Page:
, Volume 132, Issue 6, pp 619-627
Date: 16 Feb 2013

Genome-wide association study identified the human leukocyte antigen region as a novel locus for plasma beta-2 microglobulin

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Abstract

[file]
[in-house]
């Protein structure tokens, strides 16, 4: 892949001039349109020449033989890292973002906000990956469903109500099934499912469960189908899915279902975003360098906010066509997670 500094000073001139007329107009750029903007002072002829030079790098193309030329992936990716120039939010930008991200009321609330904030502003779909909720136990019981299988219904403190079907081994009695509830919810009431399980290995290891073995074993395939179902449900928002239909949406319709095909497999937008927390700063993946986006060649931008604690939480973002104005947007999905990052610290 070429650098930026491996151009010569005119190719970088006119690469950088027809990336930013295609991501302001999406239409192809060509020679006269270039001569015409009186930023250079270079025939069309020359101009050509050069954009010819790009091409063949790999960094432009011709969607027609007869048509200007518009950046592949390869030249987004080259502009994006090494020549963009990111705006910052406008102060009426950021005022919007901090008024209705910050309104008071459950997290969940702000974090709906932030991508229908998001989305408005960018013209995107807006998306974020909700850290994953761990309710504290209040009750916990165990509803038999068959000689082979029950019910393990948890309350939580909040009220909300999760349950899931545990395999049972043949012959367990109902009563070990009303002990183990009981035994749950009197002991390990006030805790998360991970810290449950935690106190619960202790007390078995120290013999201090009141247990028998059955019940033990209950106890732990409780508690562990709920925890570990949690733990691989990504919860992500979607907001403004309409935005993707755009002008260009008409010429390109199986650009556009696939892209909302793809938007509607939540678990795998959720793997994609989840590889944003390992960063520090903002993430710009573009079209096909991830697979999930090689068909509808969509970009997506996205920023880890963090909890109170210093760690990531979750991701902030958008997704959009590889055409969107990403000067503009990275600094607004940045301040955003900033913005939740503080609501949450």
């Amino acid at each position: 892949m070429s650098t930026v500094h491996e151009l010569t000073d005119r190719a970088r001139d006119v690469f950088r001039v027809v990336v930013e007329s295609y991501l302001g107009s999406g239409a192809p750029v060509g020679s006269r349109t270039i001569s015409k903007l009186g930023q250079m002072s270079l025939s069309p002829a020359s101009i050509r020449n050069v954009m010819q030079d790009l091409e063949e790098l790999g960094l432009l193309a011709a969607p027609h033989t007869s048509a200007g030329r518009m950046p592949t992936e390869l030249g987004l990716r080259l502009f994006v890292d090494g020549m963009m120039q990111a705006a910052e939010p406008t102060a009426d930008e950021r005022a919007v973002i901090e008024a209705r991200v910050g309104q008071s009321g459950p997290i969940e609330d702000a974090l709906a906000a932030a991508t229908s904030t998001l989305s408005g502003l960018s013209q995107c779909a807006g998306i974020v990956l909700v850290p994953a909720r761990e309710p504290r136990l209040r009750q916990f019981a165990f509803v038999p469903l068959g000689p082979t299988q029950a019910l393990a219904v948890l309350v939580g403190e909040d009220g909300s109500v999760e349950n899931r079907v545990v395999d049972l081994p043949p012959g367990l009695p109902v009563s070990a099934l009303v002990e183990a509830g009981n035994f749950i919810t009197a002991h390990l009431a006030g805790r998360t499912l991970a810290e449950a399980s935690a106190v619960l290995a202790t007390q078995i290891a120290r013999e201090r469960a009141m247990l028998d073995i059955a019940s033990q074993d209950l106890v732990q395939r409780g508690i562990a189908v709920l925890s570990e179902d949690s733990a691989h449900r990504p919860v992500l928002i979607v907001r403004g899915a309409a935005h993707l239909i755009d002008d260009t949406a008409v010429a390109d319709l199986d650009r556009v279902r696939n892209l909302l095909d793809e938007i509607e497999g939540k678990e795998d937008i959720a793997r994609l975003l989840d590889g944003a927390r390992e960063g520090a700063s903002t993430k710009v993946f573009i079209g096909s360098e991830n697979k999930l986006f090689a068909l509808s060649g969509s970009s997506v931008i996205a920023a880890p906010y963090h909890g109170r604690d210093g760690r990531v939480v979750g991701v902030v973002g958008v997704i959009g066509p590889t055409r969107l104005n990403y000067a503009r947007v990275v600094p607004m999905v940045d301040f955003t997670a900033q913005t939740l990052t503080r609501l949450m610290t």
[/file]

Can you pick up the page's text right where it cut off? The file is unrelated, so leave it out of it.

Beta-2 microglobulin (B2M) is a component of the major histocompatibility complex (MHC) class I molecule and has been studied as a biomarker of kidney function, cardiovascular diseases and mortality. Little is known about the genes influencing its levels directly or through glomerular filtration rate (GFR). We conducted a genome-wide association study of plasma B2M levels in 6738 European Americans from the Atherosclerosis Risk in Communities study to identify novel loci for B2M and assessed its association with known estimated GFR (eGFR) loci. We identified 2 genome-wide significant loci. One was in the human leukocyte antigen (HLA) region on chromosome 6 (lowest p value = 1.8 × 10−23 for rs9264638). At this locus, 6 index SNPs accounted for 3.2 % of log(B2M) variance, and their association with B2M could largely be explained by imputed classical alleles of the MHC class I genes: HLA-A, HLA-B, or HLA-C. The index SNPs at this locus were not associated with eGFR based on serum creatinine (eGFRcr). The other locus of B2M was on chromosome 12 (rs3184504 at SH2B3, beta = 0.02, p value = 3.1 × 10−8), which was previously implicated as an eGFR locus. In conclusion, although B2M is known to be a component of MHC class I molecule, the association between HLA class I alleles and plasma B2M levels in a community-based population is novel. The identification of the two novel loci for B2M extends our understanding of its metabolism and informs its use as a kidney filtration biomarker.